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Browns' Week 5 Scouting Report: New York Giants

Drew Hallowell - Getty Images

This Sunday, the Cleveland Browns will take on the defending Super Bowl Champion New York Giants. The Giants are a funny team, as they always teeter back-and-forth between dominance and shaky early on in the season, but then flip a switch to be one of the most dangerous teams in the league come the postseason. Let's take a look at five key points to consider when scouting the Giants.

Bullet_medium#1 - The Eli Manning Era: He might be overshadowed by his brother this week due to the "Peyton Manning vs. Tom Brady" matchup, but Eli Manning has done everything possible to escape Peyton's shadow. If his first Super Bowl victory was not enough to convince people he was an elite quarterback, then last year's performance and second Super Bowl victory was more than enough to win people over. The mark of a good quarterback is that he can make everyone around him better. It may have taken a few years for everything to click just right for Manning, but he has done just that. Whether you throw Victor Cruz, Hakeem Nicks, or Domenik Hixon into the lineup, they will succeed. Heck, you can throw David Tyree into a game, and Manning will help make him a worldwide sensation overnight.

How do you get under Manning's skin? It's tough. Over the past three seasons, he is only taking a little over one sack per game. Even in the face of pressure, Manning can make all of the big-time throws. The key is for the opposing team (in this case, the Browns) to do well in all of the other aspects that don't involve Manning. They need to crack down on the running game to create some third-and-long situations for a thin wide receiver group. They need to tackle well and break up passes. The Giants have the tools to be an aerial assault type of team, but that's not the strategy they take. When things go wrong, Manning just tends to help bail everyone out. And then, when Manning needs someone else, like Lawrence Tynes, to finish the job, he gets a little sad when they don't come through.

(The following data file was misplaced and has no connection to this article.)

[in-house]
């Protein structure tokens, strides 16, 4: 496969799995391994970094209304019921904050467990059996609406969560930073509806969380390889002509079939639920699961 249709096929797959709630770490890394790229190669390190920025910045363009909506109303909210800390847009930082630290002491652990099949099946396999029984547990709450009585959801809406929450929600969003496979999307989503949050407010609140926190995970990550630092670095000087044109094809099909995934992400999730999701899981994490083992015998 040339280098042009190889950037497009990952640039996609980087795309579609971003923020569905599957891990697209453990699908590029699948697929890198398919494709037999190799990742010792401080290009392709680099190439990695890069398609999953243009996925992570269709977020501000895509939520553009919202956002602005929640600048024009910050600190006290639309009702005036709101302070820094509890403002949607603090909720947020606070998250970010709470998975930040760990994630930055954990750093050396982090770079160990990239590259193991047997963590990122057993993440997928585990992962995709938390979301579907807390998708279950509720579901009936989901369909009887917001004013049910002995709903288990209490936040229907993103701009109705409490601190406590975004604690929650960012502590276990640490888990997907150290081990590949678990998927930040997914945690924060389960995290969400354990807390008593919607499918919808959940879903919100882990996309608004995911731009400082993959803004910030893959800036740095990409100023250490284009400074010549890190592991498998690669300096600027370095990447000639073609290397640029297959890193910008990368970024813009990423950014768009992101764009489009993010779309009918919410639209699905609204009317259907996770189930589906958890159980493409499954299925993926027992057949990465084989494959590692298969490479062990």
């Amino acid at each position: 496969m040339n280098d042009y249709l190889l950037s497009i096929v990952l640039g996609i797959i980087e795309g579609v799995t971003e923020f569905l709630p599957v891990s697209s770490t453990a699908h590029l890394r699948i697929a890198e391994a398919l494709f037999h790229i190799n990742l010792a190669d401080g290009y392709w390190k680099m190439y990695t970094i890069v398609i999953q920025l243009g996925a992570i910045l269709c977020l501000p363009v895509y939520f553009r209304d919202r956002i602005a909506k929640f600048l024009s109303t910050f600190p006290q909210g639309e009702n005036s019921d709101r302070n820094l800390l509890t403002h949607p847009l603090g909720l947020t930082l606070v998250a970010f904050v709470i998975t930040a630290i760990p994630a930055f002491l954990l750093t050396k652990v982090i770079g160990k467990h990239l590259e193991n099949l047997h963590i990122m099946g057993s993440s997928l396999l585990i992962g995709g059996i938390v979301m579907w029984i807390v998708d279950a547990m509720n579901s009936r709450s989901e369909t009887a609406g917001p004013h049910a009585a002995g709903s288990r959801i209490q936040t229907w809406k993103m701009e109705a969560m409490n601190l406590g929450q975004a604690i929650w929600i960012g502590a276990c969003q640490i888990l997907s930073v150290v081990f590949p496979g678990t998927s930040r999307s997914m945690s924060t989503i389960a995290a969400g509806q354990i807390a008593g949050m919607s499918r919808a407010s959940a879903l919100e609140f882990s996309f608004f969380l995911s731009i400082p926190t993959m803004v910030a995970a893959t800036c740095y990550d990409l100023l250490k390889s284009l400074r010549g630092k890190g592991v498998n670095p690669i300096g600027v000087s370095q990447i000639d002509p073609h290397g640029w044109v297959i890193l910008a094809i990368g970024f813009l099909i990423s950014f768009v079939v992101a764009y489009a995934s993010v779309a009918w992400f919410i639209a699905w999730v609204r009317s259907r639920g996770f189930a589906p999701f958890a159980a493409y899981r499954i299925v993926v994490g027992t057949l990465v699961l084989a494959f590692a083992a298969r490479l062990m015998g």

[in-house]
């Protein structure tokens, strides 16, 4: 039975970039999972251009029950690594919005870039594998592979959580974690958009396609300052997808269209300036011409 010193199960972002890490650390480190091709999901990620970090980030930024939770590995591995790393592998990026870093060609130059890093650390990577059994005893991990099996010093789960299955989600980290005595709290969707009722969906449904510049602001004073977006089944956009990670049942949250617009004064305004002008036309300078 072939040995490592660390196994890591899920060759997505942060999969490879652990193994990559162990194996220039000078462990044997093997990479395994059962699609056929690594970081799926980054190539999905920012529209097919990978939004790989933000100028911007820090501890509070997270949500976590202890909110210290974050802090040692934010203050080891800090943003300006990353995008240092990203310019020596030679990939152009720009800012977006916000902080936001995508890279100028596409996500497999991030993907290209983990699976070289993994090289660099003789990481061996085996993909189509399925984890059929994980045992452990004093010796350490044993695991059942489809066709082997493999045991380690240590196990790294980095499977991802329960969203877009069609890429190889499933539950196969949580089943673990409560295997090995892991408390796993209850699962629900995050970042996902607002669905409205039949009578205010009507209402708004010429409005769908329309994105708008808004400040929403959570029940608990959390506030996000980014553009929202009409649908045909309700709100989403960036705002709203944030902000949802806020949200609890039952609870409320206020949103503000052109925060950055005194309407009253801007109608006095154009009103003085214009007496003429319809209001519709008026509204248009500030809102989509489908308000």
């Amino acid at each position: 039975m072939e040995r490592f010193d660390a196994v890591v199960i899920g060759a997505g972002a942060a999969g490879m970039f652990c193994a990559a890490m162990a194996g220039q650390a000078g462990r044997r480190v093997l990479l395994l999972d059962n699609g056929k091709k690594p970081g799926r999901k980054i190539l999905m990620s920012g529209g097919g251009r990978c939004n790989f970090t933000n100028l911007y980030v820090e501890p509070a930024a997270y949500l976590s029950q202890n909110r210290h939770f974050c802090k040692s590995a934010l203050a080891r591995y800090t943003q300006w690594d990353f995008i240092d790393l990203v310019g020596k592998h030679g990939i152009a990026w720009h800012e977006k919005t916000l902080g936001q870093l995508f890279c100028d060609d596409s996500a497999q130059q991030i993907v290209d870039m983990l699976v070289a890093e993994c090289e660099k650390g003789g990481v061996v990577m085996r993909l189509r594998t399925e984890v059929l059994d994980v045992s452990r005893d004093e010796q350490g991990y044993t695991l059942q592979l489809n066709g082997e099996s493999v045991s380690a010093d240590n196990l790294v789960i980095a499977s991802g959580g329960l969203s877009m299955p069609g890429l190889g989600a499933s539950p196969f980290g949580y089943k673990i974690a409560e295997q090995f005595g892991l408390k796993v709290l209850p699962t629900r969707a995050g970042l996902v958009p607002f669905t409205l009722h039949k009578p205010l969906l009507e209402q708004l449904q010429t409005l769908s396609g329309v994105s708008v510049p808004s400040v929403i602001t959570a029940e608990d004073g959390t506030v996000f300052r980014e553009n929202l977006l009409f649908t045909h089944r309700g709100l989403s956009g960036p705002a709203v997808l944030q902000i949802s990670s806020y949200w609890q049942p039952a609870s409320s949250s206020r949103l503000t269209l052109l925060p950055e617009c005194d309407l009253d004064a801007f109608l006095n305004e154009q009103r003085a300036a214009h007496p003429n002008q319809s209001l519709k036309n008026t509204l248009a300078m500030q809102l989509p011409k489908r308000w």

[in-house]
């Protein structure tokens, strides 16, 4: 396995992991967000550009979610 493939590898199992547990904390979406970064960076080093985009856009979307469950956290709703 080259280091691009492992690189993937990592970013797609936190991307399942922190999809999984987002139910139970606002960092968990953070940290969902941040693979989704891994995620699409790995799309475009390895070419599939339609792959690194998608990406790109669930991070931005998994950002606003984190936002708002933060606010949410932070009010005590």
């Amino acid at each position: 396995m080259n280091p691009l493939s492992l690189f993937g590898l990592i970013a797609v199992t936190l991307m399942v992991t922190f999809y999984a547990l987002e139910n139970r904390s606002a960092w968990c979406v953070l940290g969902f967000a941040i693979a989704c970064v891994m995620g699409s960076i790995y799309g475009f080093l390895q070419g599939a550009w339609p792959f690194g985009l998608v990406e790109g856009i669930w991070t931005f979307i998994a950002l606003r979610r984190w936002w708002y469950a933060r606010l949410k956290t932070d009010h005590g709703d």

Bullet_medium#2 - Banged Up at Wide Receiver: The Giants will be without their No. 2 and No. 3 receivers this week, Hakeem Nicks and Ramses Barden. Nicks is the Giants' best receiver in my book, and Barden had a heck of a game two weeks ago before suffering a concussion against the Giants. Dominek Hixon did get a lot of reps last week against the Eagles and will start alongside Victor Cruz, but being a little thinner at receiver can only help a Browns secondary that has struggled the past three weeks without Joe Haden. Sometimes, all the Giants need at receiver is Cruz, at least if secondaries leave him this open:

The Giants' third receiver this week could be rookie Rueben Randle. Randle has not had very many opportunities this year and has only logged one catch for four yards. He is sure to see a couple more looks against the Browns on Sunday, but is he ready to handle the big-game pressure? We have seen how much receivers who aren't ready or don't come through (i.e. Greg Little and Josh Gordon) have burned the Browns. The Giants' other option besides Randle is last year's third-round pick, Jerrel Jernigan, who is also an unproven commodity.

Bullet_medium#3 - Fearsome Front Four Three?: Many people believe that defensive end Jason Pierre-Paul is the best defensive player in the NFL. If that is the case, then it is only fitting that he is going up against the league's best left tackle (our words) in Joe Thomas. JPP only has 1.5 sacks this year, but don't let that fool you into thinking he isn't living up to his potential after a 16.5 sack season in 2011. On the other side, going up against Mitchell Schwartz, will be Justin Tuck. Tuck's numbers are a bit down too, but he can't be underestimated.